8. Sporting goods.
From skis to hockey sticks to soccer balls, sporting equipment takes up just a ton of room. Turns out it's also a bit of money just waiting for you to cash it in. Check out the above options to turn your old golf clubs into the money you need for your next utility bill.
9. Not-so-old toys.
If you have kids, you know how quickly your home gets overrun with toys, games, puzzle pieces and stuffed critters. Yet how many of these do your kids still actually play with? Take a quick pass through the toy box for the more unpopular, less-cherished goods. A little research, a little time spent listing, et voila: a little extra cash. Um, probably for more toys at Christmas but hey, that's not nothing.
10. Your skills.
Got some extra time? Got a niche skill, or just a lot of energy and gumption? Tune yourself into the ever-growing gig economy, and you'll be surprised at what's out there. There are tons of ways for you to make a little (or more than a little) fun money. Dog walking, babysitting, blogging... the hardest part of going this route might just be deciding which opportunities to pursue.
What can I make at home to sell?
11. Make space.
Got a spare bedroom, or a mostly unused basement? Maybe even a nice outbuilding? Perfect! You can turn any one of these spaces into a sweet little home away from home for a weary traveler. Fixing up your spot can bring in a bit of cash via Airbnb or similar services. Hosts can expect to make anywhere from a couple hundred to a few thousand dollars a month, based on your location and the time of year.
12. (Re)make new.
Rehabbing or refinishing used items can be an engrossing way to make money from home. Spend a few dollars and a little time to make a few more dollars on the turnaround. Lather, rinse and repeat. Depending on how all-in you go with this particular venture, you could make fifty bucks or $5,000. There's a whole world of flipping out there. Dive in!
13. Make from scratch.
Turn a hobby into an income by selling your arts and crafts online on sites like Etsy. Local craft and seasonal fairs are another option. You know you're just looking for an excuse to knit more hats or sew more of those funky aprons your friends love anyway. Hobbyist sellers can make a couple hundred bucks, here and there. But if you treat your online store like a serious business and focus on growing it, there's definite potential to turn your hobby into a primary source of income.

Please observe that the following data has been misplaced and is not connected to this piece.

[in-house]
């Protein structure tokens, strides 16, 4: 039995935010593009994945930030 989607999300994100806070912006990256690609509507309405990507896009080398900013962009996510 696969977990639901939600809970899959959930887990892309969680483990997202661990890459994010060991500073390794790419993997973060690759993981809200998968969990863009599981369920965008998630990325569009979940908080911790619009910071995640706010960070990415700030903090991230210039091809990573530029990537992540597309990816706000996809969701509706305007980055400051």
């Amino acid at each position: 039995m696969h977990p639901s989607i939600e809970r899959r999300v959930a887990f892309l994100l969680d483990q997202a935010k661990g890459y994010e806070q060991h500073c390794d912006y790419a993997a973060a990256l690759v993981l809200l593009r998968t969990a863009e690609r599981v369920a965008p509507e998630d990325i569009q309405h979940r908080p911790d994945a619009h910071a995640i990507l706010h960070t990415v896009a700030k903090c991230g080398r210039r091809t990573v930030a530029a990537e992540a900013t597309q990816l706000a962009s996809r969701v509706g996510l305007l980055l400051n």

14. Make & bake.
Selling homemade baked goods or specialty items at fairs and festivals and for special seasonal occasions is a great way to make some money. If you're serious about creating a solid income stream from this venture, however, check out health codes and cottage food laws in your area. As a hobby or part-time sideline hustle, your income will vary greatly on the size of your customer base and your pricing. If nothing else, you should be able to cover the cost of ingredients for your next batch.
15. Make art.
Have you been bitten by the shutterbug? You can sell your photography online by way of a drop-shipping company like Redbubble or by listing stock photos for other folks to use via Shutterstock. When selling stock photography, you might earn as little as a few pennies per image per month. You can increase your sales with excellent pics (obviously) and a few simple marketing skills. Drop-ship stores rely entirely on those skills, so expect to spend some solid time promoting and advertising. Again, you could make nothing or you could make tons. The sky's the limit, but it's all on you.
From tableware to Tiny Tunes memorabilia, from yard sales to online marketplaces, your old stuff can be your answer to that question, What can you sell to make money? Put your entrepreneurial spirit, your crafty skills and even your passions and hobbies to use. You can purge your house of unnecessary stuff, get a line on a viable ongoing gig and, who knows, maybe even have a little fun — all while lining your pocketbook at the same time. What's not to love about that?